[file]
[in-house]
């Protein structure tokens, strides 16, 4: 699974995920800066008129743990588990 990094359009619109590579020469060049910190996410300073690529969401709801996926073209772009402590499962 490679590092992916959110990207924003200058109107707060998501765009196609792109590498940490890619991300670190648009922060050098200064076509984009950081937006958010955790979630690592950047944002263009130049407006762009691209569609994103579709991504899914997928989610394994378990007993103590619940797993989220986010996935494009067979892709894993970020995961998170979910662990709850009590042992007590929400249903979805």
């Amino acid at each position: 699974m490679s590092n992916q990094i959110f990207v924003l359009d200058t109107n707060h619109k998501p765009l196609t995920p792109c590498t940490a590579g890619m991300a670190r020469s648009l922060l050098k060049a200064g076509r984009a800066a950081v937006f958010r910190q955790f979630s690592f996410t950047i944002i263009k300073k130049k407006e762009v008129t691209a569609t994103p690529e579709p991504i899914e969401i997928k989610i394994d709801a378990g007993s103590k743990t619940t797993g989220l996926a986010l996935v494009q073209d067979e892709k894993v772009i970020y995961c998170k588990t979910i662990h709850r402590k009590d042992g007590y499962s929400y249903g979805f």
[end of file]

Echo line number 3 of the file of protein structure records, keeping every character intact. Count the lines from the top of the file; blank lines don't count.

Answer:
């Amino acid at each position: 699974m490679s590092n992916q990094i959110f990207v924003l359009d200058t109107n707060h619109k998501p765009l196609t995920p792109c590498t940490a590579g890619m991300a670190r020469s648009l922060l050098k060049a200064g076509r984009a800066a950081v937006f958010r910190q955790f979630s690592f996410t950047i944002i263009k300073k130049k407006e762009v008129t691209a569609t994103p690529e579709p991504i899914e969401i997928k989610i394994d709801a378990g007993s103590k743990t619940t797993g989220l996926a986010l996935v494009q073209d067979e892709k894993v772009i970020y995961c998170k588990t979910i662990h709850r402590k009590d042992g007590y499962s929400y249903g979805f």